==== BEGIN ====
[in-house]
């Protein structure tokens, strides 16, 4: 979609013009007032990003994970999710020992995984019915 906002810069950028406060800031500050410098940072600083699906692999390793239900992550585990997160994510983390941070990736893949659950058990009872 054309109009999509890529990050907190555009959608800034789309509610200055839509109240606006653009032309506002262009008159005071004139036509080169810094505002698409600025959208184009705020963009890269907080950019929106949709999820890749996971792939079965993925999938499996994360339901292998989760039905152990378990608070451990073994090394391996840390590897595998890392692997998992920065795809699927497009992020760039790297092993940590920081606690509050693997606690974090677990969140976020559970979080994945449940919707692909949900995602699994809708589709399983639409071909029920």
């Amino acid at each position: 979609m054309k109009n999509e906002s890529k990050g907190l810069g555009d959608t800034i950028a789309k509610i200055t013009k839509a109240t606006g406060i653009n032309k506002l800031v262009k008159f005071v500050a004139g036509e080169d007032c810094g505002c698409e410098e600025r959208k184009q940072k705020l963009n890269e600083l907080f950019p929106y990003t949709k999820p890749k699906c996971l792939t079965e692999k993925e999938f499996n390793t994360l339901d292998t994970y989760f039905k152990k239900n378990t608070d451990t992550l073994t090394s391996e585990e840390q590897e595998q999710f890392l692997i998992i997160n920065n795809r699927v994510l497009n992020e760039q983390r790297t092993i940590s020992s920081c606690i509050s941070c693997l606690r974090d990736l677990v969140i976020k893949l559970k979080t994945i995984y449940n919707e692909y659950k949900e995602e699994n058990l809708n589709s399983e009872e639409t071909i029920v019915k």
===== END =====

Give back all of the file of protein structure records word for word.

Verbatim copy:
[in-house]
């Protein structure tokens, strides 16, 4: 979609013009007032990003994970999710020992995984019915 906002810069950028406060800031500050410098940072600083699906692999390793239900992550585990997160994510983390941070990736893949659950058990009872 054309109009999509890529990050907190555009959608800034789309509610200055839509109240606006653009032309506002262009008159005071004139036509080169810094505002698409600025959208184009705020963009890269907080950019929106949709999820890749996971792939079965993925999938499996994360339901292998989760039905152990378990608070451990073994090394391996840390590897595998890392692997998992920065795809699927497009992020760039790297092993940590920081606690509050693997606690974090677990969140976020559970979080994945449940919707692909949900995602699994809708589709399983639409071909029920």
């Amino acid at each position: 979609m054309k109009n999509e906002s890529k990050g907190l810069g555009d959608t800034i950028a789309k509610i200055t013009k839509a109240t606006g406060i653009n032309k506002l800031v262009k008159f005071v500050a004139g036509e080169d007032c810094g505002c698409e410098e600025r959208k184009q940072k705020l963009n890269e600083l907080f950019p929106y990003t949709k999820p890749k699906c996971l792939t079965e692999k993925e999938f499996n390793t994360l339901d292998t994970y989760f039905k152990k239900n378990t608070d451990t992550l073994t090394s391996e585990e840390q590897e595998q999710f890392l692997i998992i997160n920065n795809r699927v994510l497009n992020e760039q983390r790297t092993i940590s020992s920081c606690i509050s941070c693997l606690r974090d990736l677990v969140i976020k893949l559970k979080t994945i995984y449940n919707e692909y659950k949900e995602e699994n058990l809708n589709s399983e009872e639409t071909i029920v019915k």